5. All hulls must come from a mold approved by the Chief Measurer or must be measured by the Chief Measurer or a measurer approved by both the Executive Committee and the Chief Measurer. Upon acceptance, a measurement certificate may be issued by the Association. If at any time the boat or mold is found to be outside either the word or spirit of the rules, the acceptance and measurement certificate may be withdrawn or suspended for a suitable period of time. Final authority on all such matters will rest with the Executive Committee.
Article III – Hulls and Decks
Any construction technique or material not in the Official Plans, or hardware whose purpose is to concentrate weight in the center of the boat or avoid corrector weights in excess of fifteen pounds is illegal. Hulls and decks must be constructed of uniform thickness and density. To keep the class growing and current with good boat construction methods, the following are acceptable methods of constructing hulls and decks:
1. Wooden hulls and decks: To insure class lines and weight, the plans are a guide for sound boat construction with respect to strength and boat life.
2. Reinforced Plastic Hulls: The Interlake may be molded of reinforced plastic with or without “sandwich fillers” laminated between plies for stiffness. If molded without filler for “sandwich” construction, the thickness of hull and deck sections must be of sufficient cross-section to produce the same general rigidity of structure as a wooden boat. In addition, if not of “sandwich” construction suitable ribs, stringers, webs, etc. must be employed to prevent excessive oil canning of hull surfaces.
3. All points of stress must be additionally reinforced by extra materials to produce a hull of comparable strength and durability to the wooden model. Because of the constantly expanding variety of reinforcing materials, resins, sandwich fillers and production techniques, prospective builders or existing builders are required to present in detail their proposed construction methods and material and to secure approval of the Executive Committee, through the Measurement Committee, prior to any production of Interlake Class yachts.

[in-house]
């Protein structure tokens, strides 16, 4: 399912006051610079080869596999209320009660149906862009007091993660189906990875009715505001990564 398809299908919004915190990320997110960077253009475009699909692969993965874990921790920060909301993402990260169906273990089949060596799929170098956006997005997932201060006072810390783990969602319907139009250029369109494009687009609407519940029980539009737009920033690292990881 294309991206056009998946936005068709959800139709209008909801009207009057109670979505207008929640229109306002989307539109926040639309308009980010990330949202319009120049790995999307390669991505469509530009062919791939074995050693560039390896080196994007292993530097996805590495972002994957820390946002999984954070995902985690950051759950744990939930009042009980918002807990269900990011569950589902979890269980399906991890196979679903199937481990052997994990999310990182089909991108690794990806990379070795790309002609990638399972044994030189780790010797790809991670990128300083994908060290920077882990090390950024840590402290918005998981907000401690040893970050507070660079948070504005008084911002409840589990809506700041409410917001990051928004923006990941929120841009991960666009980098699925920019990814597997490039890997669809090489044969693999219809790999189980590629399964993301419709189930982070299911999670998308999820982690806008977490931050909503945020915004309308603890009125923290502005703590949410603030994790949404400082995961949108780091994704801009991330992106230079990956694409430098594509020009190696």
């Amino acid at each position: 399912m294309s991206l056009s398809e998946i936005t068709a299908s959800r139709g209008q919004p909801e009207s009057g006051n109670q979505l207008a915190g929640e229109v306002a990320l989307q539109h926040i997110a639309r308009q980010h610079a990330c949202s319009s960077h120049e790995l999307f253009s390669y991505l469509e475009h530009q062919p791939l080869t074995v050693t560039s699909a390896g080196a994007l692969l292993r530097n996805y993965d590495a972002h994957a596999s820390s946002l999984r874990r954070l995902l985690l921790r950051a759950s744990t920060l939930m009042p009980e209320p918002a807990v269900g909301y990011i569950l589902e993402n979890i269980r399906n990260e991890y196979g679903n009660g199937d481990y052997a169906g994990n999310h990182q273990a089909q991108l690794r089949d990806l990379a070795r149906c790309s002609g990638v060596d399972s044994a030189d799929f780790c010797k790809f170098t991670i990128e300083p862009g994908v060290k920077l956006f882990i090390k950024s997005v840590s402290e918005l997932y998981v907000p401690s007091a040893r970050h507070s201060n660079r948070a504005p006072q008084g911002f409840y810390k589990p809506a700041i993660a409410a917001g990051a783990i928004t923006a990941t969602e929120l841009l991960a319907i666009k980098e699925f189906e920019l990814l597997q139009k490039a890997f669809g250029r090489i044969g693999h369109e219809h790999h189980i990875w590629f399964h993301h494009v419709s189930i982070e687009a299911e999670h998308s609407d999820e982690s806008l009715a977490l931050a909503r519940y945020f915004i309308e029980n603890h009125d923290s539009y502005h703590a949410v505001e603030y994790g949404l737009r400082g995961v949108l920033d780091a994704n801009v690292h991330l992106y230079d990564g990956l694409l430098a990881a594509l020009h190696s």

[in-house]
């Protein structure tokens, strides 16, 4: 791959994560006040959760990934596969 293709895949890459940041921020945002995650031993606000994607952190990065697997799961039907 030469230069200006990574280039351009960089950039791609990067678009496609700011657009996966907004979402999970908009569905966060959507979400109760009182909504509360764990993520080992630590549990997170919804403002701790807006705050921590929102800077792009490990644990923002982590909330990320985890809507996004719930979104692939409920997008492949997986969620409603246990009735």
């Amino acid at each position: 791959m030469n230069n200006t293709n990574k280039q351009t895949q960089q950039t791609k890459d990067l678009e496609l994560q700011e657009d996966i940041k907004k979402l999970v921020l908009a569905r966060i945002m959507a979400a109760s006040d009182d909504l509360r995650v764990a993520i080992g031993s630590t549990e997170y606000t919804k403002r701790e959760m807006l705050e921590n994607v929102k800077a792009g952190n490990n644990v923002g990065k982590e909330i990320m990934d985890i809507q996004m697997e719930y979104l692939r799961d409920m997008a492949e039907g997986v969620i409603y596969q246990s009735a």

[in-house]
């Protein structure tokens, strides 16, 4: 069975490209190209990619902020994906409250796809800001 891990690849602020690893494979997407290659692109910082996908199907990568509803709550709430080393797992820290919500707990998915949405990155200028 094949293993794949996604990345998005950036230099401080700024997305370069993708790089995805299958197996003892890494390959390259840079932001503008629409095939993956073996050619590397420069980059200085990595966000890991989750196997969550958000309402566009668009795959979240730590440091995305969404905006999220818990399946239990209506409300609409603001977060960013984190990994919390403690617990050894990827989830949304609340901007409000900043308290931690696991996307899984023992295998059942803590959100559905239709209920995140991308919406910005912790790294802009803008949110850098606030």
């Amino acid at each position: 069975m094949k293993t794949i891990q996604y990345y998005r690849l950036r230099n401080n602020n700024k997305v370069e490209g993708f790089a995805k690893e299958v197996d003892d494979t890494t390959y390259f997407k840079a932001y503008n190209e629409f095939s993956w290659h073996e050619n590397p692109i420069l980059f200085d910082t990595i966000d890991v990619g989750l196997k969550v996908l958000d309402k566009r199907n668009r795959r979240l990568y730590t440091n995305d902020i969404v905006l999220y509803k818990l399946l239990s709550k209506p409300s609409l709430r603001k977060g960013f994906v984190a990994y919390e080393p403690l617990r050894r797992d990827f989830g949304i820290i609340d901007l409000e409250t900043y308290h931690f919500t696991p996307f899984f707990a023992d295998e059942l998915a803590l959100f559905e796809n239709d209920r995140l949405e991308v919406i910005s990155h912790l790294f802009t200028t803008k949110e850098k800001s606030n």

4. It is the intention of the Interlake Sailing Class Association to maintain the extraordinary standard of quality of the boat and any deviation from the spirit of this by any builder may result in revocation of the issuance of measurement certificates and boat numbers.
5. The same principle applies to fastenings, fittings, hardware, and rigging.
6. Prior Review and Inspection: Before replacing or modifying a hull, deck, centerboard trunk, rudder, or floorboards, an owner is strongly encouraged to contact the Chief Measurer for review of the proposed modifications. The Chief Measurer shall review the proposed modification and the Chief Measurer or someone they designate shall inspect the completed job.
7. Deck and Cockpit Options: Cockpit coaming, and splashboards are optional.